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Philippines Social History: Global Trade and Local Transformations

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McCoy chooses to open the section on Mindanao with a selection by Ronald K. Edgerton entitled, "Frontier Society on the Bukidnon Plateau: 1870-1941. The choice seems logical as it represents the point in time where the culture of the Bukidnon, or "mountain people," begins to interact significantly with the culture of the Dumagats, or coastal people as they assume the role of "migrant," and begin to establish an agriculturally based economic foothold on the plains. In this case both the Bukidnon and the Dumagats find themselves in a novel environment of cultural adaptation, synchronization, and perhaps assimilation. Therefore if we look at this time as a nascent version or experiment of regional culture blending perhaps it will lend insight into more modern scenarios.

Of particular interest, as the author points out, is the isolation that the geophysical qualities of Mindanao provide. The Bukidnon plateau up to this point in history had provided a modicum of isolation between the Magindanao and Visayan cultural worlds. However with the introduction of agricultural implements and technology in the 20th century what had previously traditionally difficult terrain with few redeeming qualities had become viable for the establishment of new settlements. These settlements would eventually lead to the integration of the "pagans," and "Muslims," and their respectively different languages and cultures.

If initially the international interest in the Philippines generated a fusion of coastal and mountain cultures, it would inevitably lead to the further fractionalization. This is first evidenced by the use of the Spanish Jesuits of the Bukidnon to establish trading posts along routes heading south into the plateau. (The Jesuits also had an interest in baptizing as many of the Bukidnon as they were able) In addition to trading posts the Jesuits utilized re-located, (perhaps self re-established through outside pressure is a better phrase), Bukidnon to establish a Spanish garrison with the mandate of stopping the advance of Muslim influence. It is very possible that it is at this point that the seeds of Muslim separatist ideas are planted. Without the outside interference of the Spanish, Mindanao may have developed into a more integrated region. (This is clearly just supposition.)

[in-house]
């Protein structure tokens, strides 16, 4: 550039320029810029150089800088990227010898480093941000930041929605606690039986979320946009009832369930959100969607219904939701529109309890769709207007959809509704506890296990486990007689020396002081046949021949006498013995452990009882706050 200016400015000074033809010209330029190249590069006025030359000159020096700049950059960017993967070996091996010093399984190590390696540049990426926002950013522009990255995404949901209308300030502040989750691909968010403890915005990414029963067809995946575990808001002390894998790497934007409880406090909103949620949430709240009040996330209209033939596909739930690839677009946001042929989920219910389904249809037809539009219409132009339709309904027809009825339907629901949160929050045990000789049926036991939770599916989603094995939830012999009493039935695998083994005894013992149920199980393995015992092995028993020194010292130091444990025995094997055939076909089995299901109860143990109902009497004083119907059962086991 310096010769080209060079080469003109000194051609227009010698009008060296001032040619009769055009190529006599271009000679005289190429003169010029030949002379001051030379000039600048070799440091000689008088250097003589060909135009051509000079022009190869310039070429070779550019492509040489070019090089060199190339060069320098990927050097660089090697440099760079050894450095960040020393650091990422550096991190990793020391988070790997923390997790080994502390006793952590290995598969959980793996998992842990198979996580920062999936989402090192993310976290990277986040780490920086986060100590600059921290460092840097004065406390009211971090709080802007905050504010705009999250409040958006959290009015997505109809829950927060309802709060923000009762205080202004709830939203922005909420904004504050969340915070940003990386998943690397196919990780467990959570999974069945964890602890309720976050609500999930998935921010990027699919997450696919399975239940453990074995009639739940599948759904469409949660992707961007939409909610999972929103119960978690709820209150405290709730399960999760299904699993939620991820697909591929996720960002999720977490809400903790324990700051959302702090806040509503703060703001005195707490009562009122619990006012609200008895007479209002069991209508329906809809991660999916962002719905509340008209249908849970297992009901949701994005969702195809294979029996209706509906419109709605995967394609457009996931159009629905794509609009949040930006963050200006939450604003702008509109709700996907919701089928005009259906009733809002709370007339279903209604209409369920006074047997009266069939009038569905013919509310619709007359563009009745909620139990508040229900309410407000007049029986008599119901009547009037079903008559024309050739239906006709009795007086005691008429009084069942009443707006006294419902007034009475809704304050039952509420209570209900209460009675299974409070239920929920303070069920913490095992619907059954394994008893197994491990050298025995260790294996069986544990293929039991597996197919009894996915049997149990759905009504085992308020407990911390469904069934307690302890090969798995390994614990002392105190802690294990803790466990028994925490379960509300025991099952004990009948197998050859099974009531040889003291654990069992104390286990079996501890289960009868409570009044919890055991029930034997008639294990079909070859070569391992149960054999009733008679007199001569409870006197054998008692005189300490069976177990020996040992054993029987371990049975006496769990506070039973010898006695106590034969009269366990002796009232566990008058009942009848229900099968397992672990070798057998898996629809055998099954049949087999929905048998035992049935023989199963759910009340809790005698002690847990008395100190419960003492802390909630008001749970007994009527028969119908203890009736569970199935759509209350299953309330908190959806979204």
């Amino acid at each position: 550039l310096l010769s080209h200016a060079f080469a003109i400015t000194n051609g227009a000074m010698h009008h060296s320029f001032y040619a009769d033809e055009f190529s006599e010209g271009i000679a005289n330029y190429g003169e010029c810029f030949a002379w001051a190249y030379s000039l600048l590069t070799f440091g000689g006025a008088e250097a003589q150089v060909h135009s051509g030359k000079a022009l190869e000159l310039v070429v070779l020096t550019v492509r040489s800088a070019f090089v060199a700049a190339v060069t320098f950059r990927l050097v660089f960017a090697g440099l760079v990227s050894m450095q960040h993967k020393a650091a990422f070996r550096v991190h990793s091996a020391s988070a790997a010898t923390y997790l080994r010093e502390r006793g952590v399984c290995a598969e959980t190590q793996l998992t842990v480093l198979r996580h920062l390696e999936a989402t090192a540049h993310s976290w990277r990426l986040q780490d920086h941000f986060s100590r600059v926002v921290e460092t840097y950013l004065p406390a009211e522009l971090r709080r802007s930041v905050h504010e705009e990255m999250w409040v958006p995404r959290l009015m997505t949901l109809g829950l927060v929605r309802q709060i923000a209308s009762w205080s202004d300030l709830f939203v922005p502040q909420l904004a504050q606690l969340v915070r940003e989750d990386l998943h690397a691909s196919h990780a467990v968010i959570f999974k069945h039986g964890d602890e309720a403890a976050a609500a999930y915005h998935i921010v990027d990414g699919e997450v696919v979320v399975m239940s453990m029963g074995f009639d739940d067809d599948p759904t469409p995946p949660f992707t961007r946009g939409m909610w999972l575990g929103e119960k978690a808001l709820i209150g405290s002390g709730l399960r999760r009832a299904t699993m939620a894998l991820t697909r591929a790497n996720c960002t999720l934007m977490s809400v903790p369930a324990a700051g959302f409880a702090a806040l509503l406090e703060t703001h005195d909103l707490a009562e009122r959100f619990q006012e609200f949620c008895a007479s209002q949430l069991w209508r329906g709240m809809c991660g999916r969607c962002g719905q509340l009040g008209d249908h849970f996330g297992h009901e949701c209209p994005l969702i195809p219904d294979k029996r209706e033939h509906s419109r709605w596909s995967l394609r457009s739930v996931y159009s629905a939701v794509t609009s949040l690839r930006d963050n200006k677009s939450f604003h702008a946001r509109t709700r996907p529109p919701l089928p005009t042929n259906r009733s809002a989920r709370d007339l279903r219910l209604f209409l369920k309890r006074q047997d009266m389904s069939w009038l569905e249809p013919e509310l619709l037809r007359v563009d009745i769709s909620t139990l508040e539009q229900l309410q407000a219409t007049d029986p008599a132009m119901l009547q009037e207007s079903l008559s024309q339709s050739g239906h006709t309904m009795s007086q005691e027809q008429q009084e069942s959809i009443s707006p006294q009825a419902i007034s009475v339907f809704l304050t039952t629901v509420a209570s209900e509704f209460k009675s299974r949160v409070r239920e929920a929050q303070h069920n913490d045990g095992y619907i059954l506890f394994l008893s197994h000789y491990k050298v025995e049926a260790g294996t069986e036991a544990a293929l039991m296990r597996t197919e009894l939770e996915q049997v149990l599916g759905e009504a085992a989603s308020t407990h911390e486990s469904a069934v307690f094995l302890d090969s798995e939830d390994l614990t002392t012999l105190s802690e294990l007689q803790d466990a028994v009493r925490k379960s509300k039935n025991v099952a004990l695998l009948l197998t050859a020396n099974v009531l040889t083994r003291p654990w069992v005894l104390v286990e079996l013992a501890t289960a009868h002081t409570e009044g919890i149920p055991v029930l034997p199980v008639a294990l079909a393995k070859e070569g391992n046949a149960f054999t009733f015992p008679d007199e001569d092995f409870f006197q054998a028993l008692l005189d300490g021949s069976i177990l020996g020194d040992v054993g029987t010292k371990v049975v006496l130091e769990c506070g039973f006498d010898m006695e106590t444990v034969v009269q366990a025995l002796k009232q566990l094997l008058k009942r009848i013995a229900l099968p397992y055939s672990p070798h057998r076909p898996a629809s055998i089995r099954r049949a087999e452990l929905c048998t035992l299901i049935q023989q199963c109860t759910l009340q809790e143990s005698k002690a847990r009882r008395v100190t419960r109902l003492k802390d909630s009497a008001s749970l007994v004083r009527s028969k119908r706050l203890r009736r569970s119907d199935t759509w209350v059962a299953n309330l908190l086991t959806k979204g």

In addition to the Spanish the Americans would also bring outside influence to bear in a way that exasperated the cultural divide. Much in opposition to what some may call the Darwinian economic development of the coastal or Dumagat culture and peoples. The Americans would establish policies starting in the early 1900's which were designed to afford the Bukidnon more land rights, administrative preferential treatment and education, all based on the fact that they were "Hill" people. As much as the Americans seemed to be predisposed to assist the Bukidnon they seemed to be equally indifferent to the other cultures on Mindanao such as the Manobos. Perhaps isolation in the south had preserved their sense of independence from outside powers... Or perhaps the American felt that by being the benefactor to a more geo-economically challenged group that the U.S would later be able to better interject itself into the region in "joint," economic ventures such as pineapple plantations or cattle raising.

In the end the pre-war Mindanao colonial years are marked by a noticeable shift in population and culture location. Primarily of note is the social movement of the Bukidnon. The newfound lifestyle and administrative autonomy on the plateau was in no small part due to the interference of the Spanish and U.S. colonial policies. It was these policies, American in particular that would give rise to a new sense of ID for the peoples of Mindanao, whether it was a new conception or merely a reassessment of the older traditional one in response to change. It would inevitably be these new ideas of self that contribute to the modern concepts of self, or rather a sense of distinction from the rest of the Philippines.

In contrast to Edgerton, Jeremy Beckett addresses the more defiant aspects of the culture on Mindanao in the article, "The Defiant and the Compliant: The Datus of Magindanao under Colonial Rule. By the time the Spanish had arrived in the Philippines the Magindanao had already established a political system modeled after Malay Islamic versions.

This hierarchal system of Islamic rule weathered the Spanish,



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